DA leader Mmusi Maimane is trying to address journalists outside the Nyanga police station, but there’s a problem.
Directly behind him, a woman in the holding cells is repeatedly banging her cell door and screaming. Nyanga station commander Vuyisile Ncata has described her as “mentally disturbed”.
Maimane listens to the cacophony for a minute, and sighs.
“It is what it is. It’s daily life,” he says, and begins his remarks.
Daily life in Nyanga is darkened by crime to a degree that is extreme even by South African standards. Nyanga continues to record the highest number of murders in the country: 291 in the 2017 statistical year.
Maimane’s appearance at the Nyanga police station on 3 July was billed as a “surprise visit”, but the element of surprise was weakened by the gathering of DA supporters and journalists outside the station ahead of Maimane’s arrival.
A day earlier, former provincial police commissioner Lennit Max had announced that he was ditching his role as a DA Member of the Provincial Legislature in order to take up a position as special adviser to Police Minister Bheki Cele. In a press conference to publicise his move, Max had hit out at DA leadership for rejecting his offer of “skills and expertise to curb crime in the Western Cape”.
While Maimane was en route to Nyanga, the ANC in the Western Cape were holding a press briefing to make some mileage out of Max’s comments.
“The statement by Lennit Max affirms our long-held belief that the DA has very little to offer in solving crime, but spends more time, effort and resources in politicising crime in the province than actually solving it,” acting ANC Western Cape chair Khaya Magaxa said in a statement.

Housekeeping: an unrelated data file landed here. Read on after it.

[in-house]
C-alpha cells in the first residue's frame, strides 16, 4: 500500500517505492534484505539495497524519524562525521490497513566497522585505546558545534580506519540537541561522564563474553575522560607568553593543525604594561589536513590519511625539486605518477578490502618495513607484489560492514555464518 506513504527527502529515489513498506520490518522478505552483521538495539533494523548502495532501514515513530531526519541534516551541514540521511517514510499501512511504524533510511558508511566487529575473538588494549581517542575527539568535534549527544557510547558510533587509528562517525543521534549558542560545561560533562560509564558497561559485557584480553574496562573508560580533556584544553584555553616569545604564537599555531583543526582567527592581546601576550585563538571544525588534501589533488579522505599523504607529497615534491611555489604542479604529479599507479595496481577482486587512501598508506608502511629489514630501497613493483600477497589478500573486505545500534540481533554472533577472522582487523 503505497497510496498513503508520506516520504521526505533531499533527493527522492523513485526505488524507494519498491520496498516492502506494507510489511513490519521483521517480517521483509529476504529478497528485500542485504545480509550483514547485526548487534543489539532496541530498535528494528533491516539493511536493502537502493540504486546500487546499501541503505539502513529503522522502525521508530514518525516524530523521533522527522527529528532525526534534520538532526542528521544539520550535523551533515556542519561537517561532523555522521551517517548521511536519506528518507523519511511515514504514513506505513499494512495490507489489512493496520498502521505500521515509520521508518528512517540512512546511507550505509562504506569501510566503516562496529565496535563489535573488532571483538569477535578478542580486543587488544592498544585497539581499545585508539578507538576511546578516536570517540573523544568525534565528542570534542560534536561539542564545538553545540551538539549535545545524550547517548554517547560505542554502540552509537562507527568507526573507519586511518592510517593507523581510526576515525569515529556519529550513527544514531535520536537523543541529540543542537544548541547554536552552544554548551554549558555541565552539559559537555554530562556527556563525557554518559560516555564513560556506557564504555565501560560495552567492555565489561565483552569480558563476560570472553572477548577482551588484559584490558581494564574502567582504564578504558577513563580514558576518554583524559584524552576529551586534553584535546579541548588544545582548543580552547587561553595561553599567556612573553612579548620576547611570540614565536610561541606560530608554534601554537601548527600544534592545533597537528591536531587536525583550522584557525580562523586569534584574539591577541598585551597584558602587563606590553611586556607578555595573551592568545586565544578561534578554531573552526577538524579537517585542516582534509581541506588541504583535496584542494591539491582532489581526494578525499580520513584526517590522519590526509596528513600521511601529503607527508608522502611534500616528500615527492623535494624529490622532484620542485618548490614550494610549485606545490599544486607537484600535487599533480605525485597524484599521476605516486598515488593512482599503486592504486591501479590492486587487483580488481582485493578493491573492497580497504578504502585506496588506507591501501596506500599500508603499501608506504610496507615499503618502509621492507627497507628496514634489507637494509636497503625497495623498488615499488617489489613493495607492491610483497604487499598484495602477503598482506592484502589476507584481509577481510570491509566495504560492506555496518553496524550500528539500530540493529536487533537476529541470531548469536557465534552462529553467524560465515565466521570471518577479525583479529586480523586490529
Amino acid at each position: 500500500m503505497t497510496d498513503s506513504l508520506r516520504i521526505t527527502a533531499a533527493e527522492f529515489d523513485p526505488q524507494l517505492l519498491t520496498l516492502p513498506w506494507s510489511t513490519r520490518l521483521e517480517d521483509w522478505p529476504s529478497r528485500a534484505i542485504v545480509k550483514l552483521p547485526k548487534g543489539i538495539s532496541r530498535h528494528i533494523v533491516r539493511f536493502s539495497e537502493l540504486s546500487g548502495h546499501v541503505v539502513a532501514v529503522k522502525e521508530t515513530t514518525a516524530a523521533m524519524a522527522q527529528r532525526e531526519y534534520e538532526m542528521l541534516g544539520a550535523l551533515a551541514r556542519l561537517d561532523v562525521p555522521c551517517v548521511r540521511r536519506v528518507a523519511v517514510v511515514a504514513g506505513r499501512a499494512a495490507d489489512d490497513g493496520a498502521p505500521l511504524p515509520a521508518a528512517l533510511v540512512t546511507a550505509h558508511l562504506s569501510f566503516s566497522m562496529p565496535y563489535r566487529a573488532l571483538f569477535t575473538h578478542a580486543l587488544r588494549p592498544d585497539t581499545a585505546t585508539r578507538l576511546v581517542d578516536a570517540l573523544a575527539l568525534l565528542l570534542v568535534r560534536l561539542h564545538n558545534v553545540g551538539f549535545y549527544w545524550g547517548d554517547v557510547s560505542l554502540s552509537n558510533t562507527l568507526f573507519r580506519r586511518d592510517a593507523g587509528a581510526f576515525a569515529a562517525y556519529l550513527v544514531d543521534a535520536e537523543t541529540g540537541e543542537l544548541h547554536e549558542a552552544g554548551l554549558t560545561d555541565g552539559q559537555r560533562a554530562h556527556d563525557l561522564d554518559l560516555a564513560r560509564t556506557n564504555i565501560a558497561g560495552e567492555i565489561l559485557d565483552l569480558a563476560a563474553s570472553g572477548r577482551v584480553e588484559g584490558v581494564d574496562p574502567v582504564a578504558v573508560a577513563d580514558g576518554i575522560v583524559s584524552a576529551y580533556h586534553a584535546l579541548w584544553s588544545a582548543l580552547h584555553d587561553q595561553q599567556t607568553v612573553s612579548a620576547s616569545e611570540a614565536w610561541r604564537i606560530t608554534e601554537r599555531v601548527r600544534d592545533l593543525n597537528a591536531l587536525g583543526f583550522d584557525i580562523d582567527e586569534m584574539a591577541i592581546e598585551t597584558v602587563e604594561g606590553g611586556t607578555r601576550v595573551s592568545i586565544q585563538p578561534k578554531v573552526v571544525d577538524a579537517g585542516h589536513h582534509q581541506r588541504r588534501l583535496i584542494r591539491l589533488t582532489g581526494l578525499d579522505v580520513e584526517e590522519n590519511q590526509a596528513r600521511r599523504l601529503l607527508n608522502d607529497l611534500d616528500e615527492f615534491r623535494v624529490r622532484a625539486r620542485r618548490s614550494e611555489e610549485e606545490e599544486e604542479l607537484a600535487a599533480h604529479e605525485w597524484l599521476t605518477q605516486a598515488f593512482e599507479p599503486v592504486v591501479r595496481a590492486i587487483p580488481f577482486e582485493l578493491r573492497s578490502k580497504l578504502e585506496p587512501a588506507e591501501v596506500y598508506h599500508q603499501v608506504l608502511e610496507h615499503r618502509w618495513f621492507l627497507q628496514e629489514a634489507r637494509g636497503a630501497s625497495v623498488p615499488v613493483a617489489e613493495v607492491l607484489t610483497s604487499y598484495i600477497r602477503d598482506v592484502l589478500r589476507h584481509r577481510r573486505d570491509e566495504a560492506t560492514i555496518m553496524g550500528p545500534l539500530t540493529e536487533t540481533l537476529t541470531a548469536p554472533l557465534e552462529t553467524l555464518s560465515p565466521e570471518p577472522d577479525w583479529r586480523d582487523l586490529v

“The DA has continuously sung the song of policing as a national competency and that as a provincial government they cannot do anything to prevent crime. [Western Cape Premier Helen] Zille and her cabinet believe their sole mandate in the fight against crime is oversight agents, nothing more.”
The ANC says that the DA is failing to make appropriate use of section 206 of the South African Constitution, which grants provincial governments powers to enact crime prevention strategies.
In Max’s press conference, he claimed that DA federal chair James Selfe had admitted to him that he feared the DA was not testing the limits of section 206 as it should in order to deal with crime.
But in Nyanga, Maimane was pushing the DA line on the matter.
Asked by Daily Maverick for his response to Max’s comments, Maimane replied:
“Let Mr Max continue his job. Policing is a national competence… The province only has an oversight function. The city can only do so much. The national police must act, because it’s a competence of theirs.”
“What Mr Max does and what he doesn’t do is his own issue. My primary focus here is to say: Let the national police come and let’s do our job. Murder is on the rise, and it’s irrelevant having a discussion about one person. We must talk about, really, the systemic formatting of crime. Because our people are being killed here.”